The board of the Global Fund to Fight AIDS, Tuberculosis and Malaria began a two-day meeting in Geneva on Thursday, “with one topic high on the agenda: a new funding model,” Devex’s “Development Newswire” reports. “The board will tackle aspects of a new funding model, which, according to Global Fund Director of Communications Seth Faison, ‘will change the way the Global Fund has made grants for 10 years,’” the news service writes, adding that the model, according to the International HIV/AIDS Alliance, “will see the Global Fund dropping its ’round’ grant-making process and replacing it with a ‘more flexible’ system.” In addition, “an ‘iterative dialogue process’ is also reportedly being explored,” Devex reports. “The proposed reforms seem good for the fund and its beneficiaries … [b]ut some have expressed their concerns on the funding model under consideration, specifically on the ‘historical disease application’ approach,” the news service writes (Ravelo, 9/13). According to an article on the Stop TB Partnership website, the new approach “would cap the proportion of funding available to tuberculosis (TB) projects at 16 percent,” and the proposal, “which is based on the proportion of grants awarded to TB in the past, met with strong objections from the community of people working on TB worldwide” (9/13).
The Washington Post examines how the “discovery of an almost untreatable form of tuberculosis [TB] in India has set off alarm bells around the world and helped spur a dramatic expansion of government efforts to battle the killer lung disease.” The newspaper writes, “For the past decade, a nationwide tuberculosis program involving millions of health workers and volunteers has made slow but significant progress in battling the disease in India and has been hailed as a public health success story,” but “any sense of complacency was dispelled in December when a doctor in Mumbai, Zarir Udwadia, discovered a strain of the disease that did not respond to any of the 12 frontline drugs.”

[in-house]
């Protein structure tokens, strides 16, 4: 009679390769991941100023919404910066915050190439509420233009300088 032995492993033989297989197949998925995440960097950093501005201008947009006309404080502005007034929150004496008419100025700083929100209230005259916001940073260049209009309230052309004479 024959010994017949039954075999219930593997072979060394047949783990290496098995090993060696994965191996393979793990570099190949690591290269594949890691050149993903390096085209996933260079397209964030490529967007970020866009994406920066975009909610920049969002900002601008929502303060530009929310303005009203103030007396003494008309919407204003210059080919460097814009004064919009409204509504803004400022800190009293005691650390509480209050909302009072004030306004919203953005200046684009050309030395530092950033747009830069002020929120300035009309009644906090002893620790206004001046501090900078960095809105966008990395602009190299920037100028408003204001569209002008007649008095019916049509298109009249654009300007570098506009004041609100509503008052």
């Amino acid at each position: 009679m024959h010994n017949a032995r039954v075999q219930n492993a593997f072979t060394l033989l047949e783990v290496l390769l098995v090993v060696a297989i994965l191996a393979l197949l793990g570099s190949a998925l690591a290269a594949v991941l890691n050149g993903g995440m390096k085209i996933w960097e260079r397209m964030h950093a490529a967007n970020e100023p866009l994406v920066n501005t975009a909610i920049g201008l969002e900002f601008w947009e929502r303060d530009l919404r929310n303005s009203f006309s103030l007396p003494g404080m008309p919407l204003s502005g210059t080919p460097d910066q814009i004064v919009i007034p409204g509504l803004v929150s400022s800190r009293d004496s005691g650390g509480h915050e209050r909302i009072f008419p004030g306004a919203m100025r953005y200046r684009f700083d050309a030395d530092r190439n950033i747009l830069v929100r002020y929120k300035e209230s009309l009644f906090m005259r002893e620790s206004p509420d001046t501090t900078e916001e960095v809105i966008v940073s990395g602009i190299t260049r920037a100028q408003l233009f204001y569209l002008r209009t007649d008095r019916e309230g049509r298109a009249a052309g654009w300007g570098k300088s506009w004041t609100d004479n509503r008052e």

French drug maker Sanofi on Thursday announced a new three-year research collaboration agreement with the TB Alliance “to accelerate the discovery and development of novel compounds against tuberculosis,” RTTNews reports (9/20). “According to company material, the projects will explore a compound which researchers believe has potential to treat all forms of tuberculosis, investigate another class of natural derivatives that has shown ‘impressive’ activity against tuberculosis bacteria, and identify future candidates for development among chemical compounds in Sanofi’s collection,” the Center for Global Health Policy’s “Science Speaks” blog writes (Barton, 9/20). RTTNews notes, “Sanofi, which discovered rifampicin in the early 1960s, markets several anti-tuberculosis drugs” (9/20).